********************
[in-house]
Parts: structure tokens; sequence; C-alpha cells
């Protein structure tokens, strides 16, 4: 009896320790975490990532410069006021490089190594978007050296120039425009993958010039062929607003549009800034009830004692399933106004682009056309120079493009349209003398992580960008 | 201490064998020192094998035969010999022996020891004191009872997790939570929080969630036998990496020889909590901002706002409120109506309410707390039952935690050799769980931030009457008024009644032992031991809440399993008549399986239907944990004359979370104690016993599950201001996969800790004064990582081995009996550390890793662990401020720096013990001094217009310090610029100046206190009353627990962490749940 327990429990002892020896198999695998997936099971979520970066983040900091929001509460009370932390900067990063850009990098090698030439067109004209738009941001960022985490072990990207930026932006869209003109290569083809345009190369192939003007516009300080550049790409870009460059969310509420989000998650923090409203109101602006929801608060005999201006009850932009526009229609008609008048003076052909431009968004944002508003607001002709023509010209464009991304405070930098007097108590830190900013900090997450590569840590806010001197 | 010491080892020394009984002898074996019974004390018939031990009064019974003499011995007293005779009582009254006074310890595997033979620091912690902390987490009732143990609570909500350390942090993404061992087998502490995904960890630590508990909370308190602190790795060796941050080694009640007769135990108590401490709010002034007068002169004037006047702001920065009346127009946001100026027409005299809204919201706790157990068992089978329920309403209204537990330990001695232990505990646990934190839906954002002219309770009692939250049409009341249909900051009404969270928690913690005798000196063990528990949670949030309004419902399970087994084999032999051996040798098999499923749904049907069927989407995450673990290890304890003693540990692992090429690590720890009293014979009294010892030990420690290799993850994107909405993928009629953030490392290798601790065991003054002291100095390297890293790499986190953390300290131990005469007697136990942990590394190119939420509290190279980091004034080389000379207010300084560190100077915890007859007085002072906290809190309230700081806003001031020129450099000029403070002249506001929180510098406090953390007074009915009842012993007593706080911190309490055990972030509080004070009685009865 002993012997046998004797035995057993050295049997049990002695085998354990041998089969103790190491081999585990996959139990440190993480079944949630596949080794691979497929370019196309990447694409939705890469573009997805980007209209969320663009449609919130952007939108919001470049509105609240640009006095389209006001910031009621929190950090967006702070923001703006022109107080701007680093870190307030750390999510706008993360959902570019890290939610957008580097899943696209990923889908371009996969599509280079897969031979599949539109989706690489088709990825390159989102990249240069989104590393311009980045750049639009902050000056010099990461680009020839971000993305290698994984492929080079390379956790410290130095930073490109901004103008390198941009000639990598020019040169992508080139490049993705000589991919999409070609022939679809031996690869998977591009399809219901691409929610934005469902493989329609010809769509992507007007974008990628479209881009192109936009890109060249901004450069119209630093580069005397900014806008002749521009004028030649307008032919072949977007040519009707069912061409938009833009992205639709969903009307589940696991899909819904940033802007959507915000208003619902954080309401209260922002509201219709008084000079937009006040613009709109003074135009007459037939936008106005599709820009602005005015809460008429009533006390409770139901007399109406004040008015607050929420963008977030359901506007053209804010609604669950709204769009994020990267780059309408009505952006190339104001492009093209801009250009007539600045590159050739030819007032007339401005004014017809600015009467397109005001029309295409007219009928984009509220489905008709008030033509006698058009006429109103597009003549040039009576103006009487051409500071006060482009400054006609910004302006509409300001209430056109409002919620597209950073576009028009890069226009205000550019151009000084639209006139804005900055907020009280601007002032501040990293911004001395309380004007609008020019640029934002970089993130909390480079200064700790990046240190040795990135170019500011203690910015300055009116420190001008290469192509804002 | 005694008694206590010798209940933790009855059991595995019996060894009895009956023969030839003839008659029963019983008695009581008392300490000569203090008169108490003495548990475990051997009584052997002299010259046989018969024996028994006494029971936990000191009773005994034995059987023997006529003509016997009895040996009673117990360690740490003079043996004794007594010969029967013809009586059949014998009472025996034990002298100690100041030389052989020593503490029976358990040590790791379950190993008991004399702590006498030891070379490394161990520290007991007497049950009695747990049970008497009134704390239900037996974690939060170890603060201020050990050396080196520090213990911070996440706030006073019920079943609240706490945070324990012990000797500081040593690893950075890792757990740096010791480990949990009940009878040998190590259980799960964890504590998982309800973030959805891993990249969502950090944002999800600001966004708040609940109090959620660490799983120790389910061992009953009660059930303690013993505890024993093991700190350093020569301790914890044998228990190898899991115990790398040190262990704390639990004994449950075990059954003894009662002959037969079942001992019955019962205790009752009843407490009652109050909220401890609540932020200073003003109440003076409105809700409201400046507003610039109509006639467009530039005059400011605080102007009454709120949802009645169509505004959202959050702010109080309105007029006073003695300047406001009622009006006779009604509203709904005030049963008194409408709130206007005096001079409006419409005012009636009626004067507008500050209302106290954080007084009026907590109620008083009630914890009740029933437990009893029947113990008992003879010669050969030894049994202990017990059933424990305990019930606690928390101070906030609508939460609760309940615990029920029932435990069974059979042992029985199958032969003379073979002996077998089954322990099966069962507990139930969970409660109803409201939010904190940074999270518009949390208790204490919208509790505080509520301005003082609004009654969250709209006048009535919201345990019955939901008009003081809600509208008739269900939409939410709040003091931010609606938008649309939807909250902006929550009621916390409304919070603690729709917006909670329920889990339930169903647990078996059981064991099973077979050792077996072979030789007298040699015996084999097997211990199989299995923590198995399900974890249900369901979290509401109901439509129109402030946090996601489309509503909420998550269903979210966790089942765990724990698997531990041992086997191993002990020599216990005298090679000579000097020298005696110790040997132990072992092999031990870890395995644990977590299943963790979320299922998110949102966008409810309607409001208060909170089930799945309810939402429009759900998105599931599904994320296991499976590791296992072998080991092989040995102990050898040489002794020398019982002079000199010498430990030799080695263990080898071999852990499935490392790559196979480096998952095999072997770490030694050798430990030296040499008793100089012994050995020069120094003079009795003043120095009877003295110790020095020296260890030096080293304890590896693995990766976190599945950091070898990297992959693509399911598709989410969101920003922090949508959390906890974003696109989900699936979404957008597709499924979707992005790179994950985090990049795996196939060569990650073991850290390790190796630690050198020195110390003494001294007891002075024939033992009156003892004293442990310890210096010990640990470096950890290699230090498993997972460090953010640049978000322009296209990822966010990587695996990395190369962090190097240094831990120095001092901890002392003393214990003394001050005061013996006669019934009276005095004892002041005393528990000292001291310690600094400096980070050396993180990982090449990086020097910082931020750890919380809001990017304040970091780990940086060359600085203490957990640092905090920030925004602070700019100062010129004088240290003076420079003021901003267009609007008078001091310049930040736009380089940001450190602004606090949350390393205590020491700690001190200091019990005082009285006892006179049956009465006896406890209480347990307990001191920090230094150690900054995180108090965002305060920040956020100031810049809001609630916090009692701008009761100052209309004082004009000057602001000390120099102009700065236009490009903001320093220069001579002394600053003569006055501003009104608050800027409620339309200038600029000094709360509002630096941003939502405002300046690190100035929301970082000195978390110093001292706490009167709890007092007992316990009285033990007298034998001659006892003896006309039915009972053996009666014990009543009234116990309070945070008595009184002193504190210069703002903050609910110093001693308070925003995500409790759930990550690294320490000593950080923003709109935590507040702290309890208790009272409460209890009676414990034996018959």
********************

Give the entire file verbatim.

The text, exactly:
[in-house]
Parts: structure tokens; sequence; C-alpha cells
């Protein structure tokens, strides 16, 4: 009896320790975490990532410069006021490089190594978007050296120039425009993958010039062929607003549009800034009830004692399933106004682009056309120079493009349209003398992580960008 | 201490064998020192094998035969010999022996020891004191009872997790939570929080969630036998990496020889909590901002706002409120109506309410707390039952935690050799769980931030009457008024009644032992031991809440399993008549399986239907944990004359979370104690016993599950201001996969800790004064990582081995009996550390890793662990401020720096013990001094217009310090610029100046206190009353627990962490749940 327990429990002892020896198999695998997936099971979520970066983040900091929001509460009370932390900067990063850009990098090698030439067109004209738009941001960022985490072990990207930026932006869209003109290569083809345009190369192939003007516009300080550049790409870009460059969310509420989000998650923090409203109101602006929801608060005999201006009850932009526009229609008609008048003076052909431009968004944002508003607001002709023509010209464009991304405070930098007097108590830190900013900090997450590569840590806010001197 | 010491080892020394009984002898074996019974004390018939031990009064019974003499011995007293005779009582009254006074310890595997033979620091912690902390987490009732143990609570909500350390942090993404061992087998502490995904960890630590508990909370308190602190790795060796941050080694009640007769135990108590401490709010002034007068002169004037006047702001920065009346127009946001100026027409005299809204919201706790157990068992089978329920309403209204537990330990001695232990505990646990934190839906954002002219309770009692939250049409009341249909900051009404969270928690913690005798000196063990528990949670949030309004419902399970087994084999032999051996040798098999499923749904049907069927989407995450673990290890304890003693540990692992090429690590720890009293014979009294010892030990420690290799993850994107909405993928009629953030490392290798601790065991003054002291100095390297890293790499986190953390300290131990005469007697136990942990590394190119939420509290190279980091004034080389000379207010300084560190100077915890007859007085002072906290809190309230700081806003001031020129450099000029403070002249506001929180510098406090953390007074009915009842012993007593706080911190309490055990972030509080004070009685009865 002993012997046998004797035995057993050295049997049990002695085998354990041998089969103790190491081999585990996959139990440190993480079944949630596949080794691979497929370019196309990447694409939705890469573009997805980007209209969320663009449609919130952007939108919001470049509105609240640009006095389209006001910031009621929190950090967006702070923001703006022109107080701007680093870190307030750390999510706008993360959902570019890290939610957008580097899943696209990923889908371009996969599509280079897969031979599949539109989706690489088709990825390159989102990249240069989104590393311009980045750049639009902050000056010099990461680009020839971000993305290698994984492929080079390379956790410290130095930073490109901004103008390198941009000639990598020019040169992508080139490049993705000589991919999409070609022939679809031996690869998977591009399809219901691409929610934005469902493989329609010809769509992507007007974008990628479209881009192109936009890109060249901004450069119209630093580069005397900014806008002749521009004028030649307008032919072949977007040519009707069912061409938009833009992205639709969903009307589940696991899909819904940033802007959507915000208003619902954080309401209260922002509201219709008084000079937009006040613009709109003074135009007459037939936008106005599709820009602005005015809460008429009533006390409770139901007399109406004040008015607050929420963008977030359901506007053209804010609604669950709204769009994020990267780059309408009505952006190339104001492009093209801009250009007539600045590159050739030819007032007339401005004014017809600015009467397109005001029309295409007219009928984009509220489905008709008030033509006698058009006429109103597009003549040039009576103006009487051409500071006060482009400054006609910004302006509409300001209430056109409002919620597209950073576009028009890069226009205000550019151009000084639209006139804005900055907020009280601007002032501040990293911004001395309380004007609008020019640029934002970089993130909390480079200064700790990046240190040795990135170019500011203690910015300055009116420190001008290469192509804002 | 005694008694206590010798209940933790009855059991595995019996060894009895009956023969030839003839008659029963019983008695009581008392300490000569203090008169108490003495548990475990051997009584052997002299010259046989018969024996028994006494029971936990000191009773005994034995059987023997006529003509016997009895040996009673117990360690740490003079043996004794007594010969029967013809009586059949014998009472025996034990002298100690100041030389052989020593503490029976358990040590790791379950190993008991004399702590006498030891070379490394161990520290007991007497049950009695747990049970008497009134704390239900037996974690939060170890603060201020050990050396080196520090213990911070996440706030006073019920079943609240706490945070324990012990000797500081040593690893950075890792757990740096010791480990949990009940009878040998190590259980799960964890504590998982309800973030959805891993990249969502950090944002999800600001966004708040609940109090959620660490799983120790389910061992009953009660059930303690013993505890024993093991700190350093020569301790914890044998228990190898899991115990790398040190262990704390639990004994449950075990059954003894009662002959037969079942001992019955019962205790009752009843407490009652109050909220401890609540932020200073003003109440003076409105809700409201400046507003610039109509006639467009530039005059400011605080102007009454709120949802009645169509505004959202959050702010109080309105007029006073003695300047406001009622009006006779009604509203709904005030049963008194409408709130206007005096001079409006419409005012009636009626004067507008500050209302106290954080007084009026907590109620008083009630914890009740029933437990009893029947113990008992003879010669050969030894049994202990017990059933424990305990019930606690928390101070906030609508939460609760309940615990029920029932435990069974059979042992029985199958032969003379073979002996077998089954322990099966069962507990139930969970409660109803409201939010904190940074999270518009949390208790204490919208509790505080509520301005003082609004009654969250709209006048009535919201345990019955939901008009003081809600509208008739269900939409939410709040003091931010609606938008649309939807909250902006929550009621916390409304919070603690729709917006909670329920889990339930169903647990078996059981064991099973077979050792077996072979030789007298040699015996084999097997211990199989299995923590198995399900974890249900369901979290509401109901439509129109402030946090996601489309509503909420998550269903979210966790089942765990724990698997531990041992086997191993002990020599216990005298090679000579000097020298005696110790040997132990072992092999031990870890395995644990977590299943963790979320299922998110949102966008409810309607409001208060909170089930799945309810939402429009759900998105599931599904994320296991499976590791296992072998080991092989040995102990050898040489002794020398019982002079000199010498430990030799080695263990080898071999852990499935490392790559196979480096998952095999072997770490030694050798430990030296040499008793100089012994050995020069120094003079009795003043120095009877003295110790020095020296260890030096080293304890590896693995990766976190599945950091070898990297992959693509399911598709989410969101920003922090949508959390906890974003696109989900699936979404957008597709499924979707992005790179994950985090990049795996196939060569990650073991850290390790190796630690050198020195110390003494001294007891002075024939033992009156003892004293442990310890210096010990640990470096950890290699230090498993997972460090953010640049978000322009296209990822966010990587695996990395190369962090190097240094831990120095001092901890002392003393214990003394001050005061013996006669019934009276005095004892002041005393528990000292001291310690600094400096980070050396993180990982090449990086020097910082931020750890919380809001990017304040970091780990940086060359600085203490957990640092905090920030925004602070700019100062010129004088240290003076420079003021901003267009609007008078001091310049930040736009380089940001450190602004606090949350390393205590020491700690001190200091019990005082009285006892006179049956009465006896406890209480347990307990001191920090230094150690900054995180108090965002305060920040956020100031810049809001609630916090009692701008009761100052209309004082004009000057602001000390120099102009700065236009490009903001320093220069001579002394600053003569006055501003009104608050800027409620339309200038600029000094709360509002630096941003939502405002300046690190100035929301970082000195978390110093001292706490009167709890007092007992316990009285033990007298034998001659006892003896006309039915009972053996009666014990009543009234116990309070945070008595009184002193504190210069703002903050609910110093001693308070925003995500409790759930990550690294320490000593950080923003709109935590507040702290309890208790009272409460209890009676414990034996018959």